This was Carl Rafferty’s annual city-wide opera outing. It’s an eminently mature and middle-class and comfy event: picnic in the park; beachchairs; old friendships; beers or bubbly; caviar and dips and cold chicken. All standard fare. But the weather was spot on: the rain held off, the wind was settled and the evening temperature was cardie-comfortable. The tunes were overwhelmingly recognisable, the voices impressive, and the backing good if limited (the synth orchestra was disappointing). But it was eminently pleasant and I went away singing the Torreador melody so I was pleased.

    There were about 20 singers on stage, the women in various solid satin colours and the men in formal black and white. The musical backing was led by Carl Rafferty on grand piano, with another piano/keyboard player, and variously tympani, trumpet, flute, clarinet, oboe and violin. The musos were kept busy through the night. The singers had several massed presentations, but also took breaks off stage for instrumentals (Chopin or flute or gypsy violin with very different scales) and otherwise came on for features in pairs or smaller groups.

    Opera is a strange, mannered style. I was surprised by the number of love songs and even risqué stories (but shouldn’t have been). The program talked of lustful Dons, love rivals, shameless flirting, fluttering hearts and more. Makes you think of Valentine’s Day, but it’s a week early for that. The main feature was selections from Carmen, continuing the melodramatic narratives of flirting and knifings and gaols and disreputable taverns. But there was also some nationalism, Verdi’s VERDI (Vittorio Emanuele Re D’Italia) is a historical oddity and … more love. It’s hard to take the stories too seriously but I did settle in to the voices. I felt they started off a little unsure, but quickly warmed up to be strong and convincing. In that still darkness of the second set, they were quite blissful. The PA helped. The performers were individually miked, and the PA itself was strong and full and crisply clear. PAs are one reason I love outdoor events: modern PAs are just so, so good. I savoured the individual voices and the clarity and quietness that allowed you to hear the reverb clearly falling away at the end of a line. I didn’t feel quite that clarity with combined voices, and the violin sounded just a bit harsh to my ears, but it was a stunning experience to listen so comfortably in such a large, open space. I asked the engineers what wattage they had available. One suggested 40,000 watts, but another said that measure is old fashioned and talked of efficiency. I guess he meant SPL (Sound Pressure Level) and the footprint of the sound, and this is ultimately what matters. Stunning.

    In the end, we packed up our picnic and said goodbye to friends. Looking around, the place was largely empty of people, and not a bottle or other scrap to be seen. Just more evidence of the nature of the audience and the production: homely, not challenging but really quite lovely. A very civilised little entertainment!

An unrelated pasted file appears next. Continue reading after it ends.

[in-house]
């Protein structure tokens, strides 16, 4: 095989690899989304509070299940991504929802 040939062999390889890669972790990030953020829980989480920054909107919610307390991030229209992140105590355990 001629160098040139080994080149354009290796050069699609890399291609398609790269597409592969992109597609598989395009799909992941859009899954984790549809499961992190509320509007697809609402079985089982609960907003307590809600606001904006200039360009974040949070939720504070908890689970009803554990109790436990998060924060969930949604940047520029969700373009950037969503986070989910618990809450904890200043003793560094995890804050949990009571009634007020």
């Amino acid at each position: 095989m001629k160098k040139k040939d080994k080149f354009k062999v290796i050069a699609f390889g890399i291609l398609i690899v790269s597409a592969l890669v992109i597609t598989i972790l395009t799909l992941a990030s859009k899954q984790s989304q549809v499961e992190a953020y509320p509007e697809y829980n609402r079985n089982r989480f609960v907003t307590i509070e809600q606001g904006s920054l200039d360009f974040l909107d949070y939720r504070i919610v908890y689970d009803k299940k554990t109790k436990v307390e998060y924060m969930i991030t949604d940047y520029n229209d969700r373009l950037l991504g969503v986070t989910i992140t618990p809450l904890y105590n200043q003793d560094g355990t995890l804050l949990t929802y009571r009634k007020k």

The cast and stage crew were: James Adams (tenor), Katie Murphy (mezzo), Tom Azoury (clarinet/baritone), Bridget Patterson (mezzo), Philip Barton (bass), Zach Raffan (trumpet/baritone), Cecilia Connell (soprano), Anna Rafferty (soprano), Jessica Donohue (mezzo/oboe), Kate Rafferty (soprano), Harriet Harding (timpani), Claire Stjepanovic (soprano), Charles Hudson (tenor), Shane Treeves (baritone), Raphael Hudson (baritone), Diana Tulip (mezzo), Pierce Jackson (tenor), Clare Walton (mezzo), Samantha Joseph (flute), Samantha Warhurst (soprano) , Alison Laurens (violin), Eleanor Witt (soprano), Emeline Laurens (mezzo), Rowan Witt (bass), Jacob Lawrence (tenor), Philippa Murphy (soprano), Warwick Dunham (music director/arranger), Ellen Hardisty (Production/stage manager/stage direction, Carl Rafferty (producer/pianist), Edna Rafferty (stage direction).

    4 February 2010

    Memories of VN

    The Front sent invitations to the launch of a photographic exhibition on Vietnam tonight. I’ve been to Vietnam twice and loved it, so I had to go. The photographers were Lisa Styles and Mai Loc. It’s a little exhibition, but it brought back memories of a country I’ve much enjoyed. I’ve presented some pics of jazz clubs in Hanoi and HCM City (Saigon) on CJ in the past, but let this be my indulgence. Photography has been an interest in the past, so indulge me with a few pics from Lisa and lots from me.

    My VN views, 2007 & 2009 >
    four older men and down


    Lisa Styles is an art photographer who lives and works in Canberra teaching photography. She studied anthropology and photography at ANU, and now combines her passion for portraiture and experiencing cultural difference while travelling in South East Asia with her camera in hand. This exhibition showcases photographs taken in the central highlands of Vietnam from 2007 to 2009.

    Mai Loc lives and works as a photographer in Nha Trang Vietnam. In December 1997, Mai Loc received a small canon solar power camera as a wedding present. At first, he used this camera to take some photos for his family and around his home town for memories. Then he fell in love with photography and as he loved his country with the beauty of life, he started to teach himself to be better so that he could capture the beauty of Vietnam. In August 2006, he was invited to Kristiansund Norway to exhibit work in the first international photo festival.